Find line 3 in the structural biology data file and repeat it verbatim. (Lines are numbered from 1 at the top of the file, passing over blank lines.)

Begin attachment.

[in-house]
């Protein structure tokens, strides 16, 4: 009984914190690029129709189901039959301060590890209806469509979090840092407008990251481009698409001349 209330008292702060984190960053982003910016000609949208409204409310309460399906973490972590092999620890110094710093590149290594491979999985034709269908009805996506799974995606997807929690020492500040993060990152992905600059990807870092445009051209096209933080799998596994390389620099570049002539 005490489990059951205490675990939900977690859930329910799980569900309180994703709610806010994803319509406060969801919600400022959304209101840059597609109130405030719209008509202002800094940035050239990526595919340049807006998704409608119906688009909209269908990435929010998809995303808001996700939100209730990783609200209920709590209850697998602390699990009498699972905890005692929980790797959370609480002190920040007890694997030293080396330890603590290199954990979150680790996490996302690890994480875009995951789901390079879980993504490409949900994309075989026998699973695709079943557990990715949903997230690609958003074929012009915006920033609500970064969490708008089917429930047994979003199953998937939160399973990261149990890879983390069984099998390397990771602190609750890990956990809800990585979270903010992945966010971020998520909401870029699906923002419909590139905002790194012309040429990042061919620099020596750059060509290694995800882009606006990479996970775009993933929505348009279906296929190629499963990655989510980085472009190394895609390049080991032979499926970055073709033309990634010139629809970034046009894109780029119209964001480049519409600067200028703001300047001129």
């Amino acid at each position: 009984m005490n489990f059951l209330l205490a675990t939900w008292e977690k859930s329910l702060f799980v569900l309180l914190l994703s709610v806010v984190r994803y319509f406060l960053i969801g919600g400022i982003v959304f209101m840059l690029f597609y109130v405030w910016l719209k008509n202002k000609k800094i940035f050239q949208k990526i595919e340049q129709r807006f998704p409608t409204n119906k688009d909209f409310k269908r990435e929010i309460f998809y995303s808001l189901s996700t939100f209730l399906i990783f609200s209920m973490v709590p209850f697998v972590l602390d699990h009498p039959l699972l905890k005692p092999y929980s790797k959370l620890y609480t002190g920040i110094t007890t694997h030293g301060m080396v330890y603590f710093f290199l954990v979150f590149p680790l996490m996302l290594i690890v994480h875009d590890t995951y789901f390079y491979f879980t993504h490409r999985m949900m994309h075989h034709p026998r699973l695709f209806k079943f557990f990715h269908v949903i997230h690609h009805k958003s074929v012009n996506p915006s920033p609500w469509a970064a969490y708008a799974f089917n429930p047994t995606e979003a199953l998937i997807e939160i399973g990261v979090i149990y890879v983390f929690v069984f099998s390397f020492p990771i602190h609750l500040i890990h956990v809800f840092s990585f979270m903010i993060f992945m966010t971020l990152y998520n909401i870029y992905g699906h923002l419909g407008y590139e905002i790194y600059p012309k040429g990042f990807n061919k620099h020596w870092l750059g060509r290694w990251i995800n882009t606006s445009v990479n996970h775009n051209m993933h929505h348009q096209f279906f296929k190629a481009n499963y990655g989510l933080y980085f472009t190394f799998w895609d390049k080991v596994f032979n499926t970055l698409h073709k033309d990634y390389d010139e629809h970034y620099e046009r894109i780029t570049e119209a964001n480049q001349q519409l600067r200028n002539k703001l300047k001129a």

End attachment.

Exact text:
């Amino acid at each position: 009984m005490n489990f059951l209330l205490a675990t939900w008292e977690k859930s329910l702060f799980v569900l309180l914190l994703s709610v806010v984190r994803y319509f406060l960053i969801g919600g400022i982003v959304f209101m840059l690029f597609y109130v405030w910016l719209k008509n202002k000609k800094i940035f050239q949208k990526i595919e340049q129709r807006f998704p409608t409204n119906k688009d909209f409310k269908r990435e929010i309460f998809y995303s808001l189901s996700t939100f209730l399906i990783f609200s209920m973490v709590p209850f697998v972590l602390d699990h009498p039959l699972l905890k005692p092999y929980s790797k959370l620890y609480t002190g920040i110094t007890t694997h030293g301060m080396v330890y603590f710093f290199l954990v979150f590149p680790l996490m996302l290594i690890v994480h875009d590890t995951y789901f390079y491979f879980t993504h490409r999985m949900m994309h075989h034709p026998r699973l695709f209806k079943f557990f990715h269908v949903i997230h690609h009805k958003s074929v012009n996506p915006s920033p609500w469509a970064a969490y708008a799974f089917n429930p047994t995606e979003a199953l998937i997807e939160i399973g990261v979090i149990y890879v983390f929690v069984f099998s390397f020492p990771i602190h609750l500040i890990h956990v809800f840092s990585f979270m903010i993060f992945m966010t971020l990152y998520n909401i870029y992905g699906h923002l419909g407008y590139e905002i790194y600059p012309k040429g990042f990807n061919k620099h020596w870092l750059g060509r290694w990251i995800n882009t606006s445009v990479n996970h775009n051209m993933h929505h348009q096209f279906f296929k190629a481009n499963y990655g989510l933080y980085f472009t190394f799998w895609d390049k080991v596994f032979n499926t970055l698409h073709k033309d990634y390389d010139e629809h970034y620099e046009r894109i780029t570049e119209a964001n480049q001349q519409l600067r200028n002539k703001l300047k001129a």